How can otherwise uninsurable voters proudly support candidates opposing universal healthcare? Are such voters simply unintelligent? Even more puzzling, how can voters receiving food stamps or other governmental assistance proudly claim to be "anti-government"? Are such voters hypocrites as well as simply unintelligent? I'd offer a more charitable explanation.
We are all prone to a common reasoning error known as the fundamental attribution error (also called the attribution effect and the essential attribution error). This error improperly explains another's behavior by appealing to real or imagined characteristics of that other person. For example, if we see a stranger trip and fall, we might attribute the accident to that person's clumsiness when in fact he tripped because the ground gave way beneath him. Interestingly, we often won't commit the fundamental attribution error in our own case. If we fall, we'll often have some extrinsic explanation such as the unevenness of the ground. (Why we do this is a matter of debate. Perhaps it's simply because we generally know much more about ourselves than we do about others.)
How can this fallacy and double standard explain the voter who proudly votes against the healthcare coverage or other assistance that he needs and maybe even uses? Much like assuming that others are clumsy when they trip, such a voter might well assume that other people need help because of some faulty characteristic such as laziness. Laziness is a pretty easy attribution for Americans to make. We Americans are told that we can all do well if we only try. Thus, if someone else is not doing well, that person must not be trying. In other words, he must be lazy. When a person needing assistance votes against his own wellbeing, he might therefore think he's voting against lazy or otherwise unsympathetic people and not against himself. Since he only applies the fundamental attribution error to others, he can take governmental assistance because he, unlike such lazy or otherwise unsympathetic people, legitimately needs it. Thus, the fundamental attribution error "lets" him bite the very hand that feeds him.
Of course, the fact that such a voter needs and accepts governmental assistance demonstrates his confusion. Other facts do the same. There are many people without means who work hard but cannot get ahead despite their best efforts. There are also people who have worked hard, earned wealth, and have then lost it due to illness or other reasons beyond their control. There are also lazy or otherwise unsympathetic people who are rich. There is simply no hard and fast connection between diligence and wealth or between sloth and poverty or need. Thus, rational Democrats, Republicans, Independents, and other voters understand that they can't simply attribute general misfortune to character flaws such as laziness (or more insidiously to race or other prejudices turning on "inherent" characteristics). Instead, they understand that they must look for possible external causes for others' misfortune just as they would do for themselves. In other words, rational citizens understand that they must apply the Golden Rule in politics.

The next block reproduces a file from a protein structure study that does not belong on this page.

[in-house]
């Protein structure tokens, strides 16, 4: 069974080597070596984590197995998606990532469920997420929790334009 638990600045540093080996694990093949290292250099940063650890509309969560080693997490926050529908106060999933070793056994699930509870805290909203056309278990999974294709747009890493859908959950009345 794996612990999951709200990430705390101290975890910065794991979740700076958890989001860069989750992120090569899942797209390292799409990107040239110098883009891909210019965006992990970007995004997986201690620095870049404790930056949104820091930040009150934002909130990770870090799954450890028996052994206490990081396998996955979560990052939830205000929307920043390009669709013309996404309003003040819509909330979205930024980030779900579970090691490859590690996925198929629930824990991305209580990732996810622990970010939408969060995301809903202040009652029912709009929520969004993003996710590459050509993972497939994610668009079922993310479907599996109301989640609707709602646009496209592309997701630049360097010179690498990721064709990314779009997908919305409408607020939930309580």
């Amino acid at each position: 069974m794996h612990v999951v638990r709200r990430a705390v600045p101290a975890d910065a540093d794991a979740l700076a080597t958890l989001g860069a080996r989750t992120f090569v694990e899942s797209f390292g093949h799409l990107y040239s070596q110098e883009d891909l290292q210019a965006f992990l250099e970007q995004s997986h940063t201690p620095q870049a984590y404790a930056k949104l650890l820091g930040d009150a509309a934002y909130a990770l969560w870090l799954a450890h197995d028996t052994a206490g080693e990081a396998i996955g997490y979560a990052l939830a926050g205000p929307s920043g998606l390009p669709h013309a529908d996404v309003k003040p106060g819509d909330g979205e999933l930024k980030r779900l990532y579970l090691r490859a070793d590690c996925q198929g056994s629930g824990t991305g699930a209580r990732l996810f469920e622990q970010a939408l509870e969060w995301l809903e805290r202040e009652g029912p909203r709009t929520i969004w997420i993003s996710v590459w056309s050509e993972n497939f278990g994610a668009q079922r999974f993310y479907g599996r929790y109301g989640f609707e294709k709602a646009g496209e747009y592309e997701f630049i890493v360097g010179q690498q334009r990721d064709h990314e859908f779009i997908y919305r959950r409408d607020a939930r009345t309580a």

How can they do this? As we think in stories, rational citizens can begin by telling true stories that refute fundamental attribution errors. They can share the real, concrete narratives of those who struggle long days but cannot get ahead without help. They can share the real, concrete narratives of the teachers, doctors, ministers, and other social pillars we only have because we lent them hands in times of need. They can share the real, concrete narratives of the mighty who have fallen and have needed aid -- they can remind us all that misfortune is indiscriminate. They can avoid the mistakes of the Obama administration when it failed to fill the airwaves with countless narratives of the children and adults who suffered and died under the old healthcare system. They can avoid the Obama administration's current failure to fill the airwaves with countless narratives of those who are suffering and dying in states that have refused Medicaid expansion under Obamacare. They can learn from these baffling mistakes.
Finally, rational people know they must guard against committing the fundamental attribution error themselves when assessing other voters. Simply dismissing certain red state or other voters as unintelligent or racist commits the fundamental attribution error, too. Even if a voter casts a racist vote, that's an act and not a fundamental attribute of the voter. As long as such a voter lives, hope remains that he can do better, that he can hear the real narratives of America if rational Americans will only tell them often and enough.